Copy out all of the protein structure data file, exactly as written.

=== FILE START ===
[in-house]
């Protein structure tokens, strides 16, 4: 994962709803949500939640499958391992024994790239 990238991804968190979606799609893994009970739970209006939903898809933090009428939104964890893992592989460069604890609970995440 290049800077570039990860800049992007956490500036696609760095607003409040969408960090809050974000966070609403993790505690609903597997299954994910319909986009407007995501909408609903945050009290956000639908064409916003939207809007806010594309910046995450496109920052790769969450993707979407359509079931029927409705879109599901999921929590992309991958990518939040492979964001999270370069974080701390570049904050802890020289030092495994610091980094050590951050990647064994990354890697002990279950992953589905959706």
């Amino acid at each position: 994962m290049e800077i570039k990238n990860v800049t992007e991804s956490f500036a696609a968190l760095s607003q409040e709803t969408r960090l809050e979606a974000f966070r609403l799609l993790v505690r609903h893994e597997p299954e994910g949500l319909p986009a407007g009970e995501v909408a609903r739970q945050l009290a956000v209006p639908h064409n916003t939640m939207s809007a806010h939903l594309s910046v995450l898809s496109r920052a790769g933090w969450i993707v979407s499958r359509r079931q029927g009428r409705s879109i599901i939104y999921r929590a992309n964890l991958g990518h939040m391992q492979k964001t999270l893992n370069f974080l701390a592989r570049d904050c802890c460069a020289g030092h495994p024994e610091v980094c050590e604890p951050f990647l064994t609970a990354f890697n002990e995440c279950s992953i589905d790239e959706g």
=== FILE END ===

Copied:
[in-house]
């Protein structure tokens, strides 16, 4: 994962709803949500939640499958391992024994790239 990238991804968190979606799609893994009970739970209006939903898809933090009428939104964890893992592989460069604890609970995440 290049800077570039990860800049992007956490500036696609760095607003409040969408960090809050974000966070609403993790505690609903597997299954994910319909986009407007995501909408609903945050009290956000639908064409916003939207809007806010594309910046995450496109920052790769969450993707979407359509079931029927409705879109599901999921929590992309991958990518939040492979964001999270370069974080701390570049904050802890020289030092495994610091980094050590951050990647064994990354890697002990279950992953589905959706």
């Amino acid at each position: 994962m290049e800077i570039k990238n990860v800049t992007e991804s956490f500036a696609a968190l760095s607003q409040e709803t969408r960090l809050e979606a974000f966070r609403l799609l993790v505690r609903h893994e597997p299954e994910g949500l319909p986009a407007g009970e995501v909408a609903r739970q945050l009290a956000v209006p639908h064409n916003t939640m939207s809007a806010h939903l594309s910046v995450l898809s496109r920052a790769g933090w969450i993707v979407s499958r359509r079931q029927g009428r409705s879109i599901i939104y999921r929590a992309n964890l991958g990518h939040m391992q492979k964001t999270l893992n370069f974080l701390a592989r570049d904050c802890c460069a020289g030092h495994p024994e610091v980094c050590e604890p951050f990647l064994t609970a990354f890697n002990e995440c279950s992953i589905d790239e959706g």